US4013928 *Apr 24, 1974Mar 22, 1977Honeywell Information Systems, Inc.Card cage assembly
US4574332 *Jun 29, 1983Mar 4, 1986Calabro Anthony DenisCage apparatus for printed circuit boards and method for preventing sharp spikes in the signal applied to said printed circuit boards
GB892184A * Title not available
NL8302225A * Title not available
Non-Patent Citations
Reference
1Harrod, William, et al., "The Bellpac Packaging System"; The Engineer Western Electric, (Third Issue, 1983), pp. 5-15.
2 *Harrod, William, et al., The Bellpac Packaging System ; The Engineer Western Electric, (Third Issue, 1983), pp. 5 15.
Referenced by
Citing PatentFiling datePublication dateApplicantTitle
US5130887 *Dec 19, 1990Jul 14, 1992Schlumberger Technologies LimitedCase structure
US5172306 *Apr 1, 1991Dec 15, 1992E-Systems, Inc.Adaptive card mounting system
US5227954 *Oct 18, 1991Jul 13, 1993Epson Portland, Inc.Arrangement for mounting disk drive in drive dock
US5506751 *Oct 26, 1994Apr 9, 1996Chatel; Louis R.Extruded card cage
US5546273 *May 23, 1994Aug 13, 1996Rockford CorporationAutomotive audio system
US5642264 *Jan 26, 1995Jun 24, 1997E-Systems, Inc.Apparatus for supporting circuit cards in slot locations
US5730515 *Jul 25, 1996Mar 24, 1998Ho; Hsin ChienSliding case mounting structure
US6086404 *Jul 2, 1998Jul 11, 2000Advanced Processing Laboratories, Inc.Circuit board card cage with one-piece integral card guide units
US6128187 *Jun 16, 1998Oct 3, 2000Raytheon CompanyCardcage for circuit cards
US6128202 *Feb 2, 1998Oct 3, 2000Ce Nuclear Power LlcProgrammable logic controller seismic support bracket for nuclear applications
US6269006 *Jun 16, 2000Jul 31, 2001Unisys CorporationCard guide and method of guiding a circuit board
US6272012 *Feb 3, 2000Aug 7, 2001Crystal Group Inc.System and method for cooling compact PCI circuit cards in a computer
US6546615Jun 15, 1999Apr 15, 2003Tellabs OyEmbossing tool for circuit board holders having a working face with an H-shaped formation, and method of making circuit board holders using such tool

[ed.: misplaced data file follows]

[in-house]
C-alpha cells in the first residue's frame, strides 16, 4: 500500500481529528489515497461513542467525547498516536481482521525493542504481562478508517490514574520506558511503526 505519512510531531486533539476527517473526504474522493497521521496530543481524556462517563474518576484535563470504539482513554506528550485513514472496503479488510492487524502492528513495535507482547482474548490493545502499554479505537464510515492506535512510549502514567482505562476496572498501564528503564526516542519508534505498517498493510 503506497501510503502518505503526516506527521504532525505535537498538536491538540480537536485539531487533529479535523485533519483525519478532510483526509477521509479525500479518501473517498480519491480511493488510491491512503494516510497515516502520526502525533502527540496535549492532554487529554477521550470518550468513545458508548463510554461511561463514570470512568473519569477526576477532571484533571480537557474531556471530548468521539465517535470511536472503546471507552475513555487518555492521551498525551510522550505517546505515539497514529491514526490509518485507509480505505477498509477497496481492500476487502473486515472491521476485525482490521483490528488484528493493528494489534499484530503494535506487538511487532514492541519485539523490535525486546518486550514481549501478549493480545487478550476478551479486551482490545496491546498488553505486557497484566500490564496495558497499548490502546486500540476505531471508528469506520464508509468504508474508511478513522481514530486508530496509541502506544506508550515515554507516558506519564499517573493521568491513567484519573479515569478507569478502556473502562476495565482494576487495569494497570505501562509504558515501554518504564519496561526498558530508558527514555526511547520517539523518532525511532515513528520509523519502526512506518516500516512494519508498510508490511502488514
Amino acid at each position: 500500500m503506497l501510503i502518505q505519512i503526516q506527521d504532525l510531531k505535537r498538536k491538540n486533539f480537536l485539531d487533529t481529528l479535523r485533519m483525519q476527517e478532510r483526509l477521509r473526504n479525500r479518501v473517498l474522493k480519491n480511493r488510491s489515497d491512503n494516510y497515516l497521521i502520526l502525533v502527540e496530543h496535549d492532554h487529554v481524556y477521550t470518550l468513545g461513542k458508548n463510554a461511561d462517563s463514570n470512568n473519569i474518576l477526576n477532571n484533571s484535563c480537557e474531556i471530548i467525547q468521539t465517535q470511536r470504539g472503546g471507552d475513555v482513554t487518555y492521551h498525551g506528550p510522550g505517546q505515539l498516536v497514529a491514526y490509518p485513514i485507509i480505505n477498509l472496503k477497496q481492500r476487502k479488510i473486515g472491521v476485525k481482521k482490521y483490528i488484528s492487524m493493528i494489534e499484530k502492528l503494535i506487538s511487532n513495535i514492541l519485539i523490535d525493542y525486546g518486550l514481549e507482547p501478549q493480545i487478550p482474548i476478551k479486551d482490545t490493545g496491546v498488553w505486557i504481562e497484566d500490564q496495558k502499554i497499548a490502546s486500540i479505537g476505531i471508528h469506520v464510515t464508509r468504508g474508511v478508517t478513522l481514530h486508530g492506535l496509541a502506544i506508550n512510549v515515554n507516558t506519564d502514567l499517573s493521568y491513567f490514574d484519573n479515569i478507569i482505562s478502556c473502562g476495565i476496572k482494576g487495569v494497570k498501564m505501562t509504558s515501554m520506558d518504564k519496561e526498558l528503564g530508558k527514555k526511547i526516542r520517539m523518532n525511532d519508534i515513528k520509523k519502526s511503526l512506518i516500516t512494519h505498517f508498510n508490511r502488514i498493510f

US6698079 *Dec 17, 1999Mar 2, 2004L-3 Communications Integrated Systems, L.P.Cardcage for circuit cards
US7075796 *Sep 6, 2005Jul 11, 2006Hewlett-Packard Development Company, L.P.Cage for printed circuit board
DE9006503U1 *Jun 8, 1990Oct 10, 1991Siemens Nixdorf Informationssysteme Ag, 4790 Paderborn, DeTitle not available
WO1998002024A2 *Jul 3, 1997Jan 15, 1998Leinonen IsmoCard guide for an electronic apparatus
WO1998056224A1 *May 29, 1998Dec 10, 1998Combustion EngProgrammable logic controller seismic support bracket for nuclear applications
WO1999066771A1 *Jun 15, 1999Dec 23, 1999Tellabs OyA rack with board holders, and a method and a device for manufacturing board holders to a rack
Classifications
U.S. Classification361/829, 361/802, 211/41.17
International ClassificationH05K7/18, H05K7/14
Cooperative ClassificationH05K7/1425
European ClassificationH05K7/14F5B
Legal Events
DateCodeEventDescription
Feb 22, 2001FPAYFee payment
Year of fee payment: 12
Mar 3, 1997FPAYFee payment
Year of fee payment: 8
Jan 22, 1993FPAYFee payment
Year of fee payment: 4
May 31, 1988ASAssignment
Owner name: NEC CORPORATION, 33-1, SHIBA 5-CHOME, MINATO-KU, T
Free format text: ASSIGNMENT OF ASSIGNORS INTEREST.;ASSIGNORS:UMETSU, TOSHIMASA;AOTA, YOETSU;REEL/FRAME:004889/0088
Effective date: 19880526
Owner name: NEC CORPORATION, JAPAN
Free format text: ASSIGNMENT OF ASSIGNORS INTEREST;ASSIGNORS:UMETSU, TOSHIMASA;AOTA, YOETSU;REEL/FRAME:004889/0088